Born in Bogota, Colombia, of Indigenous descent, yet raised in the United States, Pete Hoffecker Mejía’s work assembles indigenous patterns of the Americas, retail and home décor motif, and Modernist geometric abstraction, to explore the intersection of contrasting cultural influence, the mediation of identity, and conflation and caricature in the representation of ‘otherness’.
The often colorful, found item and wooden structures investigate the blurred points of contact resulting from estrangement, while also looking at global cultural interaction and the continuing impacts of colonialization.
He received a Bachelor in studio art from the University of Memphis and is currently at Indiana University where he is an associate instructor while pursuing an MFA in Sculpture.
Born in Bogotá, Colombia, of indigenous ancestry, adopted by a multi-racial family and raised in the United States, I have naturally been consumed with issues of culture and identity. This interest in identity is intertwined with the interrogation of seemingly monolithic histories, and the mediation of relational self.
Pulling from a background in carpentry and store display; architectural framing and merchandising techniques merge with a decidedly modernist formal language. The combined interests in indigenous art, geometric abstraction, and representations of ‘otherness’ in consumer culture are assembled to explore the intersection of disparate cultural influence. The amalgamation of these elements works towards creating a subtext which explores global cultural interaction, mediation of identity, and conflation and caricature in the representation of otherness.
A special attention to the pattern is iterated throughout the work. This is enhanced by an exaggerated, and almost plastic, a color palette which permeates, yet is softened, and offset by the natural character of the wood. The works adhere to, and at times disrupts the grid. The use of layering and multiplicity is employed to create a fragmented totality. The composite structure acknowledges derivation from indigenous visual sources, while also remaining strongly suggestive of Modernist geometric abstraction, retail clothing, and faux indigenous home décor motif. It also becomes a record of blurred references and codified symbols alluding to fragmented and conflated histories.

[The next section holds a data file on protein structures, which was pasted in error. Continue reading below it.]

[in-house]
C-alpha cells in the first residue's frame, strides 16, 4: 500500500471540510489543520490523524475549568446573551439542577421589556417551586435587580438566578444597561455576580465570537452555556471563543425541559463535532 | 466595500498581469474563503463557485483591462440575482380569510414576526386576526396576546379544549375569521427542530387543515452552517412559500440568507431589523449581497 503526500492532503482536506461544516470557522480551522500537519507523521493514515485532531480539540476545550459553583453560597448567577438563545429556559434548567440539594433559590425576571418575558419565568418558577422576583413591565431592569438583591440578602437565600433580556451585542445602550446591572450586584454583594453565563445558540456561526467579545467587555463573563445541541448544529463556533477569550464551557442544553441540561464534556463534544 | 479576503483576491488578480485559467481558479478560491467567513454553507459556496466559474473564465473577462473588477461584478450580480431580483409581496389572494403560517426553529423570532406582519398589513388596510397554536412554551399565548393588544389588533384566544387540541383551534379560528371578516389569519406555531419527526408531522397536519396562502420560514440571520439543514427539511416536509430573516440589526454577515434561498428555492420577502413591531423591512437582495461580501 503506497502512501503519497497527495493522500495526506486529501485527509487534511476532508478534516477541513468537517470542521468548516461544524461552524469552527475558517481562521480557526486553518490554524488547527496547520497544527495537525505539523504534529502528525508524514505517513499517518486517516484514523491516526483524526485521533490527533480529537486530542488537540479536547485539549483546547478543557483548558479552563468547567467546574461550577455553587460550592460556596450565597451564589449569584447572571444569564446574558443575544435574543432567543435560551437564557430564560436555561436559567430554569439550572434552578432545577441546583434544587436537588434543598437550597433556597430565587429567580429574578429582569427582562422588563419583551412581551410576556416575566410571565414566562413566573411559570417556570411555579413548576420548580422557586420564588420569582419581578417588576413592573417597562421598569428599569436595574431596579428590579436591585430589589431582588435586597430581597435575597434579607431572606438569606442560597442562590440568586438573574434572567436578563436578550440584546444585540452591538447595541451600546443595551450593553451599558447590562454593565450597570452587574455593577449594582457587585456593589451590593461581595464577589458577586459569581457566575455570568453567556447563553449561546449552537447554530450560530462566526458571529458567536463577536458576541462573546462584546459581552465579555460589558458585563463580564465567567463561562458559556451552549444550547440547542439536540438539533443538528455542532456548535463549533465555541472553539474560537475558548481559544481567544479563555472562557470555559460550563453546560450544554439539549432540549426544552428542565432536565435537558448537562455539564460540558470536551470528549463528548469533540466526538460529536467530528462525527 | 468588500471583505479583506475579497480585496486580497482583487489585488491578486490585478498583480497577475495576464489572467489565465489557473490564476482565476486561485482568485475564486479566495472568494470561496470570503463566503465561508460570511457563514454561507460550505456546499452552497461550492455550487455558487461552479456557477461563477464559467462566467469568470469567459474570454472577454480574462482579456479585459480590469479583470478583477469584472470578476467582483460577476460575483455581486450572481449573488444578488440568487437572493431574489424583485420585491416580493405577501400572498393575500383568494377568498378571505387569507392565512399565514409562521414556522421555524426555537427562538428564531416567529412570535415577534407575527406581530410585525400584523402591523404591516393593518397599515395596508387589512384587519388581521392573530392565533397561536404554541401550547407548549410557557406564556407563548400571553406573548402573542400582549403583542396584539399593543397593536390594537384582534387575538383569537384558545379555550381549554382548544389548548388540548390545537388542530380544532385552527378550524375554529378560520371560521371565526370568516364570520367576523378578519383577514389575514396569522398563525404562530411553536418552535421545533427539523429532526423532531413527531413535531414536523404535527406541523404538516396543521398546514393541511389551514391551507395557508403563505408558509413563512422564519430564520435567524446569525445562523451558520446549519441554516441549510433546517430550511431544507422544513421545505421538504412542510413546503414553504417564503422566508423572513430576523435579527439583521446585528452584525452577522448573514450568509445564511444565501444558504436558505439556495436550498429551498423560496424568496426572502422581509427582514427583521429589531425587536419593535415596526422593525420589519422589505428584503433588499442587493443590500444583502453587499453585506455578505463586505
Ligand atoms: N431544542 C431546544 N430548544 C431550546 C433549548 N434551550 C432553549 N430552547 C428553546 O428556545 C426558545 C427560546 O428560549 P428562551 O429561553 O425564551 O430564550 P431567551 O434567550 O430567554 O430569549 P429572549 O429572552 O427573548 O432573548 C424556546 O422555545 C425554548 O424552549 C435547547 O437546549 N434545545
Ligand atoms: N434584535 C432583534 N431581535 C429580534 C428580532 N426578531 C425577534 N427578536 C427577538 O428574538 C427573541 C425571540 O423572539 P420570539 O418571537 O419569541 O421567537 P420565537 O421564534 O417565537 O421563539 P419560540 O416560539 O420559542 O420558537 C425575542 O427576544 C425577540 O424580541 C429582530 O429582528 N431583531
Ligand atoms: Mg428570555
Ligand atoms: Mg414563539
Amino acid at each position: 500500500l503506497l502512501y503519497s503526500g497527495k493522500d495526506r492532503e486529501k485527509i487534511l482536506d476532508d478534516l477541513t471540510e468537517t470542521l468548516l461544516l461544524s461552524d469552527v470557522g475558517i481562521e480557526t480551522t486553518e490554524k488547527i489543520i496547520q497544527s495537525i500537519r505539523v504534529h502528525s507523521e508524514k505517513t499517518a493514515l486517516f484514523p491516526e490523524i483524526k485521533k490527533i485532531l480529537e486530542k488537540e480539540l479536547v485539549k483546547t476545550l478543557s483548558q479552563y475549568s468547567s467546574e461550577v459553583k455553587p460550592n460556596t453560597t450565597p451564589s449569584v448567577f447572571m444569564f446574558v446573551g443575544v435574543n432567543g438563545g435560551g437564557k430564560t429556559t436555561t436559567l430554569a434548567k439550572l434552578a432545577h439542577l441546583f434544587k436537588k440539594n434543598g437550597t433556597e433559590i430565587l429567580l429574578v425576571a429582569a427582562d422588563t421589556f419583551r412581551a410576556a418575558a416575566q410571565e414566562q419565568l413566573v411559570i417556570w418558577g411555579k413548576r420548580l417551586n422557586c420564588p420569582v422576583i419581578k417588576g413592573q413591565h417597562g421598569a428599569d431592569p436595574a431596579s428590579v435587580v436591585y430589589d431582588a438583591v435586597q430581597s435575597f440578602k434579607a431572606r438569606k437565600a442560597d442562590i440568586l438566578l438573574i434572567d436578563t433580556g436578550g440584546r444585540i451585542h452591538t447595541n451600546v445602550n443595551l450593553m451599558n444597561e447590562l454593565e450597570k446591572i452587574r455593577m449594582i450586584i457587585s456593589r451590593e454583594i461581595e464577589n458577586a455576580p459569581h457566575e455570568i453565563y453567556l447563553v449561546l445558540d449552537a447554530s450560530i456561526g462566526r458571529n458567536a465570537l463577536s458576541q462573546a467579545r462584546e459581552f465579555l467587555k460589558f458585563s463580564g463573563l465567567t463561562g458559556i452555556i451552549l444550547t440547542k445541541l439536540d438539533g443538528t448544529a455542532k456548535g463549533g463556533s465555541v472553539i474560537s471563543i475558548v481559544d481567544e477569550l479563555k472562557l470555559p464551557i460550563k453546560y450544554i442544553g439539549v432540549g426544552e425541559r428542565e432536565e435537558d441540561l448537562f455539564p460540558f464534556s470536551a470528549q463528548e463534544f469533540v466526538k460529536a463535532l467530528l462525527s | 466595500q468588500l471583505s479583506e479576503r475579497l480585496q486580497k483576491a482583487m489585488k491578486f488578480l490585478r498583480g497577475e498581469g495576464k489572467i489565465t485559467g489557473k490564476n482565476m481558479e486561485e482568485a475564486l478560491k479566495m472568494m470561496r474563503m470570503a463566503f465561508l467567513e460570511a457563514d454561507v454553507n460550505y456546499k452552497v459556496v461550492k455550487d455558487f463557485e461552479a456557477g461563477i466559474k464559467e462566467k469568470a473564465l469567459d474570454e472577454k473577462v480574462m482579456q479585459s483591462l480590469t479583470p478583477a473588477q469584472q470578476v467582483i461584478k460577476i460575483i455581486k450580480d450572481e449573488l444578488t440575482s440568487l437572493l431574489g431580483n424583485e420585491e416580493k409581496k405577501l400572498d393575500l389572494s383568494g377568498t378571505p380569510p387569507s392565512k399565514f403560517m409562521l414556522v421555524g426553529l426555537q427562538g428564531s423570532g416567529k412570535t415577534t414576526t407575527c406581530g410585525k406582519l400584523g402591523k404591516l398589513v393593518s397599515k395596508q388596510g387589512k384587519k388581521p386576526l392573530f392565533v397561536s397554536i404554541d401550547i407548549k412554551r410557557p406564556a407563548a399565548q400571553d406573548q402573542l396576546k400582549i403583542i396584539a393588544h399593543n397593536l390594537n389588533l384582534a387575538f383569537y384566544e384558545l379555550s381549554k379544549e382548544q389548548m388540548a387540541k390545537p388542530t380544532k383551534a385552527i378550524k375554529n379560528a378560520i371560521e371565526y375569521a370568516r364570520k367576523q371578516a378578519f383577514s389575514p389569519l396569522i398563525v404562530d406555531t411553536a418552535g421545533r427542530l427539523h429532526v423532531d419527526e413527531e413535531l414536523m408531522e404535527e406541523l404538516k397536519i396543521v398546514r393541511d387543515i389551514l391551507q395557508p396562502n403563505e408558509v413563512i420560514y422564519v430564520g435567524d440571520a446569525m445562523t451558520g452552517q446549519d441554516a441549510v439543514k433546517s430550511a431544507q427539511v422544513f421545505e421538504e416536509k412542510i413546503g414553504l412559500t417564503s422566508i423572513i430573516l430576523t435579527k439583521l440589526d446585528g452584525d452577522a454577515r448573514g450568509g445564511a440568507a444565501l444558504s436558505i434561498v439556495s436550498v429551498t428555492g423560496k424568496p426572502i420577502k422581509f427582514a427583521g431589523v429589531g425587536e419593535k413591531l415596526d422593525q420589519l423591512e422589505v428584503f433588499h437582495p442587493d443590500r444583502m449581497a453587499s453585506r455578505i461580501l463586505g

Combining these traditions that share visual similarities, but are culturally dissimilar, and forging congruous and incongruous connections between them, allows me to identify and give identity to my own perceptual bearing. This also allows me to make work that explores the blurred points of contact resulting from estrangement while touching on our complicity in the conflated representations of ‘otherness’ in mass culture.
It permits me to create a critical space to examine art, culture and the boundaries between them.